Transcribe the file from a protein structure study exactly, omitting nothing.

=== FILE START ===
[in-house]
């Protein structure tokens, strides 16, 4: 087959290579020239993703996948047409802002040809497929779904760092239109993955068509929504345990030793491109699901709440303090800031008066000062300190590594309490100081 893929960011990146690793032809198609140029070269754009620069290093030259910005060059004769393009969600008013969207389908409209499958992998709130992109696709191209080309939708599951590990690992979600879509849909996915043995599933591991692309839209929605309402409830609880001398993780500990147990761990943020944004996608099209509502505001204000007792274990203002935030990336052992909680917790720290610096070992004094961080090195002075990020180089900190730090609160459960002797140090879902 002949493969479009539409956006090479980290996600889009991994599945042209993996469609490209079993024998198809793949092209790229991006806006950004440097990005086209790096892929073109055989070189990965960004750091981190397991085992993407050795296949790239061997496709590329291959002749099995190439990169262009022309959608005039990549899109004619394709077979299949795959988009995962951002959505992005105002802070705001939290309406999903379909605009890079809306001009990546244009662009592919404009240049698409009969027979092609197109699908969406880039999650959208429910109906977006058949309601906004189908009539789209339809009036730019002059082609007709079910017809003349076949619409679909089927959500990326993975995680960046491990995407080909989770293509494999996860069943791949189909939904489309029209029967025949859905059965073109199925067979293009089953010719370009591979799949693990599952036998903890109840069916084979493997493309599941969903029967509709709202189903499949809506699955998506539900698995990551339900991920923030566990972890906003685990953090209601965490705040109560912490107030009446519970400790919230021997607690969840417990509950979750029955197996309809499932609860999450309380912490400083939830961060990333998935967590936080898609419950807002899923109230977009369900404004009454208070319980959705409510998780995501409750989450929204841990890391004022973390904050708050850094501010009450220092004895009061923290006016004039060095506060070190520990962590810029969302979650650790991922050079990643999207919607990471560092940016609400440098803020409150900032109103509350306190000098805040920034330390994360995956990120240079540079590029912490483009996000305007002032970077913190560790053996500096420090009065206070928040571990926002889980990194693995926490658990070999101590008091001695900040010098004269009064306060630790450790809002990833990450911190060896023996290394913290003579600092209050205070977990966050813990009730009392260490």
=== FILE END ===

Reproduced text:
[in-house]
């Protein structure tokens, strides 16, 4: 087959290579020239993703996948047409802002040809497929779904760092239109993955068509929504345990030793491109699901709440303090800031008066000062300190590594309490100081 893929960011990146690793032809198609140029070269754009620069290093030259910005060059004769393009969600008013969207389908409209499958992998709130992109696709191209080309939708599951590990690992979600879509849909996915043995599933591991692309839209929605309402409830609880001398993780500990147990761990943020944004996608099209509502505001204000007792274990203002935030990336052992909680917790720290610096070992004094961080090195002075990020180089900190730090609160459960002797140090879902 002949493969479009539409956006090479980290996600889009991994599945042209993996469609490209079993024998198809793949092209790229991006806006950004440097990005086209790096892929073109055989070189990965960004750091981190397991085992993407050795296949790239061997496709590329291959002749099995190439990169262009022309959608005039990549899109004619394709077979299949795959988009995962951002959505992005105002802070705001939290309406999903379909605009890079809306001009990546244009662009592919404009240049698409009969027979092609197109699908969406880039999650959208429910109906977006058949309601906004189908009539789209339809009036730019002059082609007709079910017809003349076949619409679909089927959500990326993975995680960046491990995407080909989770293509494999996860069943791949189909939904489309029209029967025949859905059965073109199925067979293009089953010719370009591979799949693990599952036998903890109840069916084979493997493309599941969903029967509709709202189903499949809506699955998506539900698995990551339900991920923030566990972890906003685990953090209601965490705040109560912490107030009446519970400790919230021997607690969840417990509950979750029955197996309809499932609860999450309380912490400083939830961060990333998935967590936080898609419950807002899923109230977009369900404004009454208070319980959705409510998780995501409750989450929204841990890391004022973390904050708050850094501010009450220092004895009061923290006016004039060095506060070190520990962590810029969302979650650790991922050079990643999207919607990471560092940016609400440098803020409150900032109103509350306190000098805040920034330390994360995956990120240079540079590029912490483009996000305007002032970077913190560790053996500096420090009065206070928040571990926002889980990194693995926490658990070999101590008091001695900040010098004269009064306060630790450790809002990833990450911190060896023996290394913290003579600092209050205070977990966050813990009730009392260490």